One example is San Francisco and tech. San Francisco is a city that I love, but I find to be a really difficult place to visit because you look at things like the issues of homelessness and substance abuse and housing inequality, and you might think, "Okay, you have so much money, and so many brilliant minds in tech, why can't we solve for this?"

And in many ways, they've perpetuated this problem. But even if they’re the most brilliant minds, they need to partner with the community to solve these problems. You can't just go and sit in your skyscraper, and think, "We know what's best." I think that has been a misstep for tech and I think it can feel insulting for people who are experiencing challenges to not be included in the actual solutions.

Component year end social justice 1
How do we change the narrative, so that when people see corporations making donations to community organizations or partnering with community organizations, it’s not seen as charity work? Or around D&I more broadly so that more people understand the business case?

There are so many studies, and the thing that I hate about the business cases is, McKinsey puts out studies, leanin.org puts out studies. Everyone has a study, the data is clear, the business case is clear and it hasn't changed much. So, I don't think that you can just say, “If the business case was enough, then we would be in a different place.

I think that we get back to centering humans as -- and this is super philosophical -- but I do think we have to get back to being reminded of why we work in the first place, what our purpose is. And if you are creating a company as a leader that people don't feel good at, they don't feel respected, they don't feel treated with dignity… it's like we have gotten to the point where it is so much about maximizing profit that you can't do anything unless it has this business case.

I remember someone saying to me, "No one ever asks what the business case is for hiring white men." So why does there need to be a business case to want to include people of color or women in leadership positions, from all of these different backgrounds?

So instead of looking at it as charity, we have to think about, "What do you want to put out into the world as a leader, as a person, as a company?" That should matter just much as profit and business strategy. And I think for some companies it does.

I do think there is inherent value in centering how we do our work, not just what work we do and what the output is, but how we do it. At the end of the day, you can create products, but your people spend most of their life with you at your workplace.

Do you want to be responsible for someone being miserable and not feeling valued as a human? Or do you want them to walk away, and say, "I spent 20 years at this company, and it was the best 20 years. The best way I could have spent my 20 years, because I felt truly respected, and treated with dignity, and valued as a human being every day and it made me want to contribute to building this product, or this service."

To your point, I think an orientation towards that would be so powerful instead of treating D&I so controversially all the time. That's often how I feel. I'm in such controversial work. And it's tiring.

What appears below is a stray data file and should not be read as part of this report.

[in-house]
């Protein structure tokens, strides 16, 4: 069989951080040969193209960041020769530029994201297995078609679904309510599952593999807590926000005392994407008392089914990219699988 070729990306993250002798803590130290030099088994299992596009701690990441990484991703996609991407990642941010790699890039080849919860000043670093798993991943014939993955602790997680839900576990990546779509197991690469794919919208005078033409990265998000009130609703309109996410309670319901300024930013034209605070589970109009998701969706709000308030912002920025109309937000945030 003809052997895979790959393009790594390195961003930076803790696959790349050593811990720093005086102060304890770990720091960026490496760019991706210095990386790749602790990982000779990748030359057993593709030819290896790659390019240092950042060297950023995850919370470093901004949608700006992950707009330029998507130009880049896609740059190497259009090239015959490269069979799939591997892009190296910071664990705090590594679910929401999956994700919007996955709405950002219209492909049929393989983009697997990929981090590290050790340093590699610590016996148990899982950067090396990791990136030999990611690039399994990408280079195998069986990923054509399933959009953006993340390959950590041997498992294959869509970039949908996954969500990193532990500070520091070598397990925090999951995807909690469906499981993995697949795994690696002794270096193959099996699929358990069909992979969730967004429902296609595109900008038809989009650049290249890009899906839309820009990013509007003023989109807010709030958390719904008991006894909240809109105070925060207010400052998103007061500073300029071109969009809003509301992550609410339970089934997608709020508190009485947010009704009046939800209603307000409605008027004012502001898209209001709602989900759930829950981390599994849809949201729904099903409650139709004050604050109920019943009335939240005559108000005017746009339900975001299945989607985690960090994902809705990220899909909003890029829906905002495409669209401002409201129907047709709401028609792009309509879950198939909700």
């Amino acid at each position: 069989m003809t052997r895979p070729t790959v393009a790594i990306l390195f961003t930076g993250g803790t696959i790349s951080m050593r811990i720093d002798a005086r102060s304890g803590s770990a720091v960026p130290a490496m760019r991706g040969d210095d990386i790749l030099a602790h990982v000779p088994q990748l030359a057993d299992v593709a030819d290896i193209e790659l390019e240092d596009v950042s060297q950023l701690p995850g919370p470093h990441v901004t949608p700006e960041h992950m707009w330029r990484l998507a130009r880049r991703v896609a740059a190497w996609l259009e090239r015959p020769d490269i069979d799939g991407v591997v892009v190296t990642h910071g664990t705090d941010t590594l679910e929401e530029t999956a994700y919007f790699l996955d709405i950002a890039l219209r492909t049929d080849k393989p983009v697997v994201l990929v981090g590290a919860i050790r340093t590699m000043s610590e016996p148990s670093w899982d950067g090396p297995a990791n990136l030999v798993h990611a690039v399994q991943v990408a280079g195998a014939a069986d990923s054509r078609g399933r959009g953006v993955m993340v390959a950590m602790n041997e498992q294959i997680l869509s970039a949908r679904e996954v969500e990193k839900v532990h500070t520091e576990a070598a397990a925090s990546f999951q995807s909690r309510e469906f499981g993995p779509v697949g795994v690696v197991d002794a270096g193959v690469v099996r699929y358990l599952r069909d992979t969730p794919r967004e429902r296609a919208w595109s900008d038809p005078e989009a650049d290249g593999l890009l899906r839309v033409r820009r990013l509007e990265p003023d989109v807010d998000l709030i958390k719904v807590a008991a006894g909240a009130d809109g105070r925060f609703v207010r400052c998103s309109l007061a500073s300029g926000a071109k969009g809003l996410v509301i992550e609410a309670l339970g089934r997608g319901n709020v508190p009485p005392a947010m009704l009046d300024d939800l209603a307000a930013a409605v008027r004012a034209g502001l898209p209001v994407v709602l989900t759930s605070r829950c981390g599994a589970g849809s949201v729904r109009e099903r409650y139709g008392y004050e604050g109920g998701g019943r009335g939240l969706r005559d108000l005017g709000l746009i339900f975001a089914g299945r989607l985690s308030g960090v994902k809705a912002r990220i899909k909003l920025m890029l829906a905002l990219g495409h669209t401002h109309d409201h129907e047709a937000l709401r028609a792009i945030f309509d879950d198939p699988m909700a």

We've made it so political. And it's so interesting to me, because I'm wondering, "What is political about wanting to treat people with dignity, and to see their humanity?" I think if you asked people that question, they'd be like, "Yeah, of course I want my employees to feel that way."

it's so much more about just being effective humans in a time when we are divided and polarized and lonely. And there is, I think, a collective emptiness. Certainly COVID has not helped with that, but it’s brought it to the forefront. Despite being so connected, I think we're more isolated than ever in many ways, and the workplace has an opportunity. Leaders have an opportunity.

There's a really great book called The Art of Gathering. These two Harvard Divinity School grad students did this study on the fact that this is the most secular generation. And as church and small town life where you have this community, as it's disappeared, as we've become more globalized, as we become more secular, people are looking for purpose and meaning in different places.

So one of the outlets that they were observing was fitness and how, when you look at things like SoulCycle and CrossFit, how there is an almost religious and community aspect element that draws people to it.

The same can be said for the workplace. People spend more time at work, they build their community around there, they want to align with the organization's purpose and mission, and they want to feel values align. We can't just say, "Well, we don't want to play that role." The fact of the matter is, you do play that role. So, how do you want to play it is an important question to ask yourself as a leader.

Given this moment and what's happening now, what do we think the future is? What should we think about moving into 2021? What do you think the future of DNI is? What should be top of mind for us?

I will say that, in solving these problems, I think we have often lost sight of the vision of what future we want to create.

So, there's a lot of “anti-” going on right now. Anti-racism is really front and center at this moment. And one thing that I always ask my team and people around me is, "Okay, we know we don't want racism. That's why we're focused on anti-racism. What do we want to build?"

And I don't think that as DNI practitioners or as organizations, we've gotten clear on, "Well, what do we want to build in its place, if we don't want these things? What do we want the future to look like?"

I would just offer up that we could go back to just some simple frameworks around Maslow's hierarchy of needs. People wanting to feel safe and respected and valued, and this idea of human dignity and grace. We don't give each other nearly enough grace in being able to make mistakes, to know that change is possible in ourselves and in others.

So that's what I really think the future of DNI is hopefully going to focus on, is more of that socioemotional development, and more interpersonal effectiveness -- and certainly exploration of our identities, but how our identities shape how we show up in relationship with one another, and how we can be more effective.

And I think, if we can do those things, and then also focus on systems and structures that are rigorous and thoughtful and set level playing fields for people, and provide additional supports where people are starting behind the curve, through no fault of their own, then I think those two things working together could get us to a really great place.

That's so great. Thank you, Kellie, I really appreciate this for all you do and for sharing your thoughts with us.

Of course, my pleasure. Thank you for thinking of me.